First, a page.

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  • Feature: putting personality back into public areas

    730 565 Hamish Kilburn
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    Feature: putting personality back into public areas

    Ahead of Hotel Designs putting this topic under the spotlight at part two of Hotel Designs LIVE on October 13, Stylo Graphics explores adding personality in public areas…

    This article was going to be about “ensuring Hotels are COVID -19 safe”, but considering the move away from short-term fixes and natural progression to understanding long-term solutions post-pandemic, we have decided to look at design in public areas.

    Since lockdown, Stylo Graphics had been re-engineering itself to meet the phenomenal demand for acrylic ‘sneeze’ screens, floor vinyls and posters, hand sanitisation stations and chair or table covers; announcing ‘don’t sit here’. We implored brands, retailers, companies and hotels to try and be creative. Nobody wants this stuff, but if you’ve got to have it at least make it engaging, informative of course, and maybe even fun.

    You see, Stylo know a bit about injecting a brand’s personality into a public space. It goes far beyond ensuring your logo font and colour are consistent with your corporate identity. And while in hotels great effort goes into ensuring the rooms and guest experience are given that premium feel, this doesn’t always apply to the public areas. We pondered this and concluded the spaces where people eat or wait are deemed as ‘functional’. Hotels rarely enjoy a reputation as ‘the place to go for that great dining experience’ and lounges or reception areas? Not much attention to detail required here as most visitors or guests will be absorbed in their iphones, laptops or other personal devices. So after all, you only need to deliver a decent meal and decent Wi-fi and you’re sorted right?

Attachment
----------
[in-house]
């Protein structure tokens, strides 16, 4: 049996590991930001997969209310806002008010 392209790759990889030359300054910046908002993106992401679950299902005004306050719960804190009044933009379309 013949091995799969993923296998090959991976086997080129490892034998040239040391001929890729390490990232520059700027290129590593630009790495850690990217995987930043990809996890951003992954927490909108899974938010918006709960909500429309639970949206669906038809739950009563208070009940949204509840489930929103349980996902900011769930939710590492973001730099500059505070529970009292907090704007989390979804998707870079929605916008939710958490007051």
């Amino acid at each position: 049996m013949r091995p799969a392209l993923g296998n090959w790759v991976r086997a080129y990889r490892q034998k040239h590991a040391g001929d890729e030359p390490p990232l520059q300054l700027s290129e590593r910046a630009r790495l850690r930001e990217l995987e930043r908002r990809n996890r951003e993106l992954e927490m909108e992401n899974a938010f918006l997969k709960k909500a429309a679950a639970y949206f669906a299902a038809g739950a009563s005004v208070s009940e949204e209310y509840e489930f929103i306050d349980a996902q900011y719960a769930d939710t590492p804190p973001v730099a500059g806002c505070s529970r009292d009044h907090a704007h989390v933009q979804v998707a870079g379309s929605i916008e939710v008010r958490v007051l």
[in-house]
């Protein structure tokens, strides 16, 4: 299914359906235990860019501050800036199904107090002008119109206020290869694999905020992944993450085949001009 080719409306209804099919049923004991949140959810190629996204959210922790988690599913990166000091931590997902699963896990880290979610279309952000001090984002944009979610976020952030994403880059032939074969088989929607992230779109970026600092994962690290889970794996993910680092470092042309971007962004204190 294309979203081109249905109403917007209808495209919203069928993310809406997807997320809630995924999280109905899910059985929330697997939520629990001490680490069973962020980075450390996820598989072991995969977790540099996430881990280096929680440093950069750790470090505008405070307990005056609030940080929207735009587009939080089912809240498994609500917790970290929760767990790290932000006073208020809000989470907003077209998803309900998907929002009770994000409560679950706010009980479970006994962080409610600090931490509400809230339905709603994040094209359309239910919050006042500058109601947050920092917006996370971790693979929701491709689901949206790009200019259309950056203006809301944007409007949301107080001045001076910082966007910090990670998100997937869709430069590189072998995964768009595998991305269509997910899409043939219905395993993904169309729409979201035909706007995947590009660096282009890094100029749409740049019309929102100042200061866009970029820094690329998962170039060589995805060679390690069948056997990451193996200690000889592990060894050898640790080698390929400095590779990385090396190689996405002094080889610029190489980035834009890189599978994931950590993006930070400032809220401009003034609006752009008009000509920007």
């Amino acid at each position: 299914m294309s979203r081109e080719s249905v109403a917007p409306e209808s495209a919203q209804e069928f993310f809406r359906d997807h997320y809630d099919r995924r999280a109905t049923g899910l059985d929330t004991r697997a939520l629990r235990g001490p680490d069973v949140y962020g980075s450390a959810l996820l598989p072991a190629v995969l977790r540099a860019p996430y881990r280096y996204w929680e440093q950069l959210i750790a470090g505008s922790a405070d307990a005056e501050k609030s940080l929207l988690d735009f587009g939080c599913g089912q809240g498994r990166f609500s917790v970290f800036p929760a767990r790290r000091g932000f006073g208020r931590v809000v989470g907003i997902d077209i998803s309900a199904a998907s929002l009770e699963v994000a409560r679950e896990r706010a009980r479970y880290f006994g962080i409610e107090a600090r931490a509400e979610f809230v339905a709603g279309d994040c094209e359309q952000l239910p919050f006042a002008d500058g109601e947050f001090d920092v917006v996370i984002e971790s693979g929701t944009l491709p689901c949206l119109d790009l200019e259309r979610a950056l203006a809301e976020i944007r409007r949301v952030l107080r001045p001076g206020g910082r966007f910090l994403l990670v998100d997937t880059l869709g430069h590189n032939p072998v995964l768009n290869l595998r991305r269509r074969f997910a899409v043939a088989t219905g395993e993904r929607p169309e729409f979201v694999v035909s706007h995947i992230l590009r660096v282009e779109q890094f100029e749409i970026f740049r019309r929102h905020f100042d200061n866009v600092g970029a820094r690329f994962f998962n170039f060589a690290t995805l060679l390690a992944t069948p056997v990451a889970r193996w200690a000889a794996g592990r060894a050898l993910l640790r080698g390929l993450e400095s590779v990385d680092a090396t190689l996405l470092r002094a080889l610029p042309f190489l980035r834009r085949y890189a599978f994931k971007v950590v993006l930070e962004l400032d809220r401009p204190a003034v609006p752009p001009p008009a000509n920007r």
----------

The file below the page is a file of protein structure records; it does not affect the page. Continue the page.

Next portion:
Wrong. Those are the basics. What experience are you creating to overlay these basics and compel people to return? What gives that unique feel, or home from home and though this may sound understated, how often do you hear ‘wow, this is nice

    Okay, so what’s all this got to do with a company that’s forged its reputation in print and graphics? True, Stylo is at the end of the creative process. The interior designers and architects weave their magic and challenged us to bring their ideas to life. We’re the guys that take (3D CAD) ideas in theory and make them work in practice. That might be a unique ‘statement art’ piece created by our giant 3D printer (appropriately named Massivit), hand crafted artworks with an artisan feel, yet mass produced. Or a textured, tactile, relief printed wallpaper.

    We assist the design process by providing mood boards which can reflect yet still deliver on a modest budget. We call it ‘good, better, best’ allowing a choice of print and fabricated materials and products for those ‘money’s tight’ to ‘allow yourself to dream’ budget conversations with clients.

    We also understand the design process and help by ensuring our products are available in 3D cad to enable to be easily added to the interior designers digital walk through experience. And finally there’s no substitute to building a mock environment and getting potential customers into the environment to judge via a focus group what works. And what doesn’t.

    Synonymous with the interior designer’s choice of furniture, fabrics, floor covering, table height, seat depth, layout and lighting, graphics, wall covering and wall art are as essential to delivering your brand personality. Difficult to create, easy to lose.

    3D print to create unique ‘statement art’ pieces for foyer or lounge:

    Image credit: Stylo Graphics

    Use of great photography where a subject is picked out in raised and textured print and raised print on natural materials:

     

    ‘Good, better, best’ solution. Choosing between print or faux plants on living walls, embracing the linear effect of 3D print in statement art pieces and bringing in the playful to create an experience:


    Image credit: Stylo Graphics

    From design to 3D cad to render to reality:

    Image credit: Stylo Graphics

    To find out more information about Stylo Graphics, and how the company can help to transform/adapt your public areas, check out the website.

    Hamish Kilburn / 06.08.2020

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